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Storing a fresh engine

Discussion in 'Norton Commando Motorcycles (Classic)' started by RoadScholar, Feb 17, 2019.

  1. RoadScholar

    RoadScholar VIP MEMBER

    Dec 28, 2008
    Normally I finish the engine last put it in the motorcycle and go through the run-in stages. Between the time I finish the engine and get it running is usually less than a month. This time I got the engine done about 10 months ago and it probably won't see action until sometime this Summer.

    It's critical mating parts are coated with assembly lube. I set the left cylinder at TDC and rotate it about every 6 to 8 weeks 360 degrees. My thinking is that the valves in the cylinder at TDC are closed and, other than pre-load, the valve springs aren't bearing additional loads. The right cylinder is also at TDC having, technically, just finished, an exhaust stroke, so the exhaust should be closed while the intake has started to open.

    The engine has new springs, cam and new flat faces on the tappets. My concern is not so much about the valve springs as it is with wiping off the assembly lube on the cam. 'am I being overly concerned? is there a better crankshaft position to park the engine in?

    Your thoughts are encouraged and welcome.
  2. ashman


    Jul 11, 2010
    My Norton has just sat for 15 months without even being kicked over while I was doing other mods on the bike then getting a new bike my Norton just sat in the corner of my shed, I fired it up the other day for the first time since its been laid up, it started first kick but on one cylinder but was a easy fix one carbie fuel line blocked, so far have ridden it 2 times since firing it up and its going the same as it always has like its never been laid up.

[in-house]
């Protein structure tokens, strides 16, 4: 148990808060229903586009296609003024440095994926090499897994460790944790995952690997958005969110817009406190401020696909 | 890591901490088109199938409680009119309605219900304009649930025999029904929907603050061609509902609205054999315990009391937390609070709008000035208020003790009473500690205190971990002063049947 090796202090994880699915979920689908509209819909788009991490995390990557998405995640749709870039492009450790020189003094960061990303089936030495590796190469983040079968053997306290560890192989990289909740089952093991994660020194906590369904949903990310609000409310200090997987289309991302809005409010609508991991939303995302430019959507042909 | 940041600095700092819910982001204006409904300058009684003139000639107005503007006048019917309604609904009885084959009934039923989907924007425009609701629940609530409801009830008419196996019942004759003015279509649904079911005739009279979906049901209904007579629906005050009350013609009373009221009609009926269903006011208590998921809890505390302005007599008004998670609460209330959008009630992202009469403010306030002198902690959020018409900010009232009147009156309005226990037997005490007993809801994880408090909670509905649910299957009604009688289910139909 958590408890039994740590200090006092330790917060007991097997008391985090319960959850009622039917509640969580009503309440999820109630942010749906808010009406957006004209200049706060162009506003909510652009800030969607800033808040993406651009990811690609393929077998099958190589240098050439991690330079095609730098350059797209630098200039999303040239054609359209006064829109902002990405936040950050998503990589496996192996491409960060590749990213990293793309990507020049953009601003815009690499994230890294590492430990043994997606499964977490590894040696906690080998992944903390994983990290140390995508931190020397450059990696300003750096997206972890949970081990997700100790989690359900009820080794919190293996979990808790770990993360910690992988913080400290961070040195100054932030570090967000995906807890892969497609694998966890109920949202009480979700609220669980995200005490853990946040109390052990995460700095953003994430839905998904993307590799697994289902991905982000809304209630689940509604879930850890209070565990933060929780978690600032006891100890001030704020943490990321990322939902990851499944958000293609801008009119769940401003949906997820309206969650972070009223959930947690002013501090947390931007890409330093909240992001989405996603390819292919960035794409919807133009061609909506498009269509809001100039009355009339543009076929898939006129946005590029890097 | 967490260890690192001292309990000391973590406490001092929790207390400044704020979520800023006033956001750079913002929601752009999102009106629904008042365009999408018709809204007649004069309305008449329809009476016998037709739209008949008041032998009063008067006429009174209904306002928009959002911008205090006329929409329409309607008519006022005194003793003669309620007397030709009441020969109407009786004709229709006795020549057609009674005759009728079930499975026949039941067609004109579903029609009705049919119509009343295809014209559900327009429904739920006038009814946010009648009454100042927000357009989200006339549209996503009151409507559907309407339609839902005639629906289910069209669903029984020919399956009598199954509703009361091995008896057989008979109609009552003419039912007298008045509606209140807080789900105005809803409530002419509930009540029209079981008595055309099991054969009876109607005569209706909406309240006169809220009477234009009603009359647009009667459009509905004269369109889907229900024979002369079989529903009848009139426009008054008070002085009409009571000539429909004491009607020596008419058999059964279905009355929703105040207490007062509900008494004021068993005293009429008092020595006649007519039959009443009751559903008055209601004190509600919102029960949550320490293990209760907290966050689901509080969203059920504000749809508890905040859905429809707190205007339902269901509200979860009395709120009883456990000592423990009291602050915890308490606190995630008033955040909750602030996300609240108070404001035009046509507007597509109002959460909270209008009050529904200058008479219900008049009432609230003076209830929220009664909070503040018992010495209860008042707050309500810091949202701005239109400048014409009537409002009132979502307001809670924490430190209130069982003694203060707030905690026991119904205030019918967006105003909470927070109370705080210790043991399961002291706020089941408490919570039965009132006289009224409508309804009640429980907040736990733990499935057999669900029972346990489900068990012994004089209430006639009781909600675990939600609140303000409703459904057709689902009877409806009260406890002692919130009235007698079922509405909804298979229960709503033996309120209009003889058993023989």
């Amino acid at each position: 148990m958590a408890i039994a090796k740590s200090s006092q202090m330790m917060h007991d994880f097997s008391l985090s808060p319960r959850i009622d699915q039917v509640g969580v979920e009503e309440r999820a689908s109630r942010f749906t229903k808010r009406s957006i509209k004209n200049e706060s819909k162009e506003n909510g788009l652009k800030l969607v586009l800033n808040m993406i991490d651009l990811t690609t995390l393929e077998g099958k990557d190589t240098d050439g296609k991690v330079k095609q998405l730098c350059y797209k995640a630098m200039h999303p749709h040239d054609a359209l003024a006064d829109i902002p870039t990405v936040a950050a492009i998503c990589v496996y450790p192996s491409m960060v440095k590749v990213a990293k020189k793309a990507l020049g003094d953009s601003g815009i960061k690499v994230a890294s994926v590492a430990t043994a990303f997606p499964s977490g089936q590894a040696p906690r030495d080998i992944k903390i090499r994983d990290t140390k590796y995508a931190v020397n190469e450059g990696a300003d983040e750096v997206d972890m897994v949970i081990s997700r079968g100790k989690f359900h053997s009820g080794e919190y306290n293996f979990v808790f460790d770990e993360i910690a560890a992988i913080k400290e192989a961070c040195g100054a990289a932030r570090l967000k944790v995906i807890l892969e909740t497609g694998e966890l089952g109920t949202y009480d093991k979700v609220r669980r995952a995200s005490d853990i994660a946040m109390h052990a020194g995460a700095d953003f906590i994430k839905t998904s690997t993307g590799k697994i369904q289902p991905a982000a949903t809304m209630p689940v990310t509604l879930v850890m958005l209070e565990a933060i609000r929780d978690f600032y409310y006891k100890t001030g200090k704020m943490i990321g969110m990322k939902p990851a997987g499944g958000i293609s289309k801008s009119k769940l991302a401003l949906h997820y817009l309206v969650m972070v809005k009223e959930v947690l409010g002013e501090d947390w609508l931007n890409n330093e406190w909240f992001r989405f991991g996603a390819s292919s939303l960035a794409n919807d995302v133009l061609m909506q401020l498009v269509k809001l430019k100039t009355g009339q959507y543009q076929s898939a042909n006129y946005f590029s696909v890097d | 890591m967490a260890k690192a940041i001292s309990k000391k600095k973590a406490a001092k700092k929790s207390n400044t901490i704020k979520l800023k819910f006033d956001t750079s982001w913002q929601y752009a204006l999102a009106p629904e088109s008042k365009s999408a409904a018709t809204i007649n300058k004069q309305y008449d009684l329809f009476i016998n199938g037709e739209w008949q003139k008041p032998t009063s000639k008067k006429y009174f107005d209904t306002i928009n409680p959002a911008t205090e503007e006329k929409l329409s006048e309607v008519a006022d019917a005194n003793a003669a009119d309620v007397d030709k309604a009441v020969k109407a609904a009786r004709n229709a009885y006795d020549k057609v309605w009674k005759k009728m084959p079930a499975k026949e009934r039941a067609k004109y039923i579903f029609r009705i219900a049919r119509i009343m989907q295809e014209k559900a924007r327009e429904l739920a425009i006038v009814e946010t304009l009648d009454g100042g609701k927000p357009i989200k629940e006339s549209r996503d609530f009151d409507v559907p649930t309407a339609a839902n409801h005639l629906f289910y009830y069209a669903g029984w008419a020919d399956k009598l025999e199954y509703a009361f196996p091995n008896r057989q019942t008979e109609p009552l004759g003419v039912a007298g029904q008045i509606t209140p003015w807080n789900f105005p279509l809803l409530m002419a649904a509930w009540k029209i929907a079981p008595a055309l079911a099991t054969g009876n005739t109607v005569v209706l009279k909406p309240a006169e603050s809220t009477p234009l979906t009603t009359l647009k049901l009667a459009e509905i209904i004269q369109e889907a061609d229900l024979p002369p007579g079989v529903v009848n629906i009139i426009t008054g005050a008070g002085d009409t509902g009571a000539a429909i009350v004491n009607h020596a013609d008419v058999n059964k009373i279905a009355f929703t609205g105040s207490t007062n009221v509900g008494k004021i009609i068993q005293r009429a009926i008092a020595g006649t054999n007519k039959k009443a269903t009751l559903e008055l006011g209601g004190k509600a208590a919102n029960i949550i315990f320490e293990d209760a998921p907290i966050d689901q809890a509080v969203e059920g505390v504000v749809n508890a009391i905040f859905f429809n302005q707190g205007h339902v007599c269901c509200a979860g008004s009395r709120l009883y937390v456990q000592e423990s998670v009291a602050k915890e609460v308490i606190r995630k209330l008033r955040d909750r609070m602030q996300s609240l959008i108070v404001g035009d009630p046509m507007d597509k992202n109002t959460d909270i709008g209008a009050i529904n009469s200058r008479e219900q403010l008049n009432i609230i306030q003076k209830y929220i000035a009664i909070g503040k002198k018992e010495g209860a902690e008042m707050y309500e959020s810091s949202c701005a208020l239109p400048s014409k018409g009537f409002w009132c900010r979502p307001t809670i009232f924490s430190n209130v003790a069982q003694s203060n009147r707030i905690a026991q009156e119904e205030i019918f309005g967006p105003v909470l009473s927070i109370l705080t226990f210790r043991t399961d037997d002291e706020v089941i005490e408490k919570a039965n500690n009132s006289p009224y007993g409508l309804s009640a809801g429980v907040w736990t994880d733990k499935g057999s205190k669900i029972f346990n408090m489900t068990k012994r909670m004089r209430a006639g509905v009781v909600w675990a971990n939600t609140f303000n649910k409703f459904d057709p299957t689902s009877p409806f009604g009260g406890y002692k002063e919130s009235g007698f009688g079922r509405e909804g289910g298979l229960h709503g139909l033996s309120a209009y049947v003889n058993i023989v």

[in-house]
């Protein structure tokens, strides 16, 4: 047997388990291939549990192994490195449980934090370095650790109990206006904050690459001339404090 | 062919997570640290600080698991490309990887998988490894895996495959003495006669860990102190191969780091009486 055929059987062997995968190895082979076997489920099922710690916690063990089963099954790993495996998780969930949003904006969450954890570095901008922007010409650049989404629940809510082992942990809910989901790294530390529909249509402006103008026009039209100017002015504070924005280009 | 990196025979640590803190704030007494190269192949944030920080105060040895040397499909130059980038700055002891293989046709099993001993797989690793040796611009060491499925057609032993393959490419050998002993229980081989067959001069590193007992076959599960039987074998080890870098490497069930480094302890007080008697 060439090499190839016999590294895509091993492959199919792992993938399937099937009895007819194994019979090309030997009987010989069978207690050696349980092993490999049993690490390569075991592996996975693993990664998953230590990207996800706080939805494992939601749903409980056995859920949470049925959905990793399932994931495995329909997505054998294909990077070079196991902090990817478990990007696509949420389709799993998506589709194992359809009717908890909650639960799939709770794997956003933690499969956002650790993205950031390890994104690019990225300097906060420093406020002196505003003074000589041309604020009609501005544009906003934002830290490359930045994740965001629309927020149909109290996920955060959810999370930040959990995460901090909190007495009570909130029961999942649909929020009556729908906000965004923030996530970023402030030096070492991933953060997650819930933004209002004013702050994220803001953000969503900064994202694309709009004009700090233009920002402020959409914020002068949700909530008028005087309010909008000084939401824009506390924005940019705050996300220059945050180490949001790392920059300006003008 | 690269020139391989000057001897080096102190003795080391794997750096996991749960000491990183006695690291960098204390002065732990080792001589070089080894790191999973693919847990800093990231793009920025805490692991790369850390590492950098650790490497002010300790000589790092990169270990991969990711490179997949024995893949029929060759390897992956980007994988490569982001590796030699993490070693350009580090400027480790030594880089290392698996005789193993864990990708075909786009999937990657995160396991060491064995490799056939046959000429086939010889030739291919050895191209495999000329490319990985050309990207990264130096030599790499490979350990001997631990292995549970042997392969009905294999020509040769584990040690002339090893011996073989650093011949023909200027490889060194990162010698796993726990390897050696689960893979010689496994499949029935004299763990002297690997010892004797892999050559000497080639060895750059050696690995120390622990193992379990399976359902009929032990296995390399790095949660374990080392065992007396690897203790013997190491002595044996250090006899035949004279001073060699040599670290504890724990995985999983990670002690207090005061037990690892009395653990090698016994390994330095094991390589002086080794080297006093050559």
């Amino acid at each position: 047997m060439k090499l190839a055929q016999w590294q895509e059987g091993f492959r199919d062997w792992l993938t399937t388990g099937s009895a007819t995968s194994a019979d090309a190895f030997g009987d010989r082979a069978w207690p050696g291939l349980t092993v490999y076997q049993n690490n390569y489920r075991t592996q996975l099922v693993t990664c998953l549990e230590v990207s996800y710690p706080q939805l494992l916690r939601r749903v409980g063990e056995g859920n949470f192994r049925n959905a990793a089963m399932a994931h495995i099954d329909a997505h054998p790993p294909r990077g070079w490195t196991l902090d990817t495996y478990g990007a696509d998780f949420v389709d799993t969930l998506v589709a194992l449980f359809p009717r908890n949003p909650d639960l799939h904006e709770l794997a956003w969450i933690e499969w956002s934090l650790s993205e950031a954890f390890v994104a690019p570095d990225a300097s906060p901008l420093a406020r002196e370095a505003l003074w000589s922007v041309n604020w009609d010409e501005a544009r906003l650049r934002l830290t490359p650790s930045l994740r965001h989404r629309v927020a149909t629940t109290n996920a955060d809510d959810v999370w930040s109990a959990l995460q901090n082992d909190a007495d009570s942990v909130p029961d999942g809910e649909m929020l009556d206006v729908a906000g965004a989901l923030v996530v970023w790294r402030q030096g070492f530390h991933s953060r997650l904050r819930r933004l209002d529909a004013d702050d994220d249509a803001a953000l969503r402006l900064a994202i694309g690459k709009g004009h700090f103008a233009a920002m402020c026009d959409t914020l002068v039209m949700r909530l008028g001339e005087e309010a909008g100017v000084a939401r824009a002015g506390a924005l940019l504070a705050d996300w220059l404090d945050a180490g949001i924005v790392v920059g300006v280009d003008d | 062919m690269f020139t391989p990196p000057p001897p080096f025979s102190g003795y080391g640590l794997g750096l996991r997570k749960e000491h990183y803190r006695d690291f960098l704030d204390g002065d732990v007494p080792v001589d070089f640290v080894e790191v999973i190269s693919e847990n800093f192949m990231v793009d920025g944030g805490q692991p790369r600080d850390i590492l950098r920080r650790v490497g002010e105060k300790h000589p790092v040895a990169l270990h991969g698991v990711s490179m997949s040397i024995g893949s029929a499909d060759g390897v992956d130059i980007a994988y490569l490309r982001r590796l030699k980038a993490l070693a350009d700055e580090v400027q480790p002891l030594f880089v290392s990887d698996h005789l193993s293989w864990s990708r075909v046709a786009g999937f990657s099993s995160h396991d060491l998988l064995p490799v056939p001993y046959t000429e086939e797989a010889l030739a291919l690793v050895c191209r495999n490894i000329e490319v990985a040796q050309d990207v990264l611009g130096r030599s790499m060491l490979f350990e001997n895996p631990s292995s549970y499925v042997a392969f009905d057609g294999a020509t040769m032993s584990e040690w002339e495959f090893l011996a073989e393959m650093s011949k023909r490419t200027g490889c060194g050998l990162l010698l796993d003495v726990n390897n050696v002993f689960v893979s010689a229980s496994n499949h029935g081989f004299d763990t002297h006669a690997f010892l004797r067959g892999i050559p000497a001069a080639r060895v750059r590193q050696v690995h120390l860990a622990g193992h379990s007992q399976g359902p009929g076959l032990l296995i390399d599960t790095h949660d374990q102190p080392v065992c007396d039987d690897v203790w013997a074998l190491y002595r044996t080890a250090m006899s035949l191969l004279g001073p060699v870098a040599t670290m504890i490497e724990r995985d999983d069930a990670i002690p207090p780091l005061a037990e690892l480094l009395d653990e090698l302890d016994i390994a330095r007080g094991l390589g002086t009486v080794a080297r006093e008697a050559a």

Your bike should be fine with assembly oil and if its stored in a dry place, I have rebuilt a few Norton motors and gearboxes for friends and they sat around for a few months before they were put into the frame, one sat for nearly 2 years before it was ready to fire up, they had no problems at all when they got them going for the first time and them motors are still going and have never had any complains about the rebuilds.
    So you should be all good to go when the time is right.

    Last edited: Feb 18, 2019
  3. rvich

    rvich VIP MEMBER

    Jul 25, 2009
    I think TDC is a good spot to leave it. I pulled my head and barrels off my 850 because it had sat a long time after assembly due to a life altering injury and it took me quite a while to get back to it. It had been turned over by hand a number of times and I was concerned about the cam and I sort of needed to get my brain back into things Commando. There was still a smear of assembly lube on the cam and the lifters. So long as you don't go crazy turning it over, I would think it should be fine. You could always spray fogging oil into the crankcase to cover the rotational assemblies there if it helps you sleep at night.
  4. Fast Eddie

    Fast Eddie VIP MEMBER

    Oct 4, 2013
    Unless you’re measuring the storage time in (many) years rather than months I would leave it alone. It’ll be fine.
    concours likes this.
  5. olympus


    Aug 5, 2017
    As said TDC as one cylinder will be at the start of power stroke whilst the other will have the inlet & exhaust rocking...
    Doing this will take the weight off the valve springs ....
    cash likes this.

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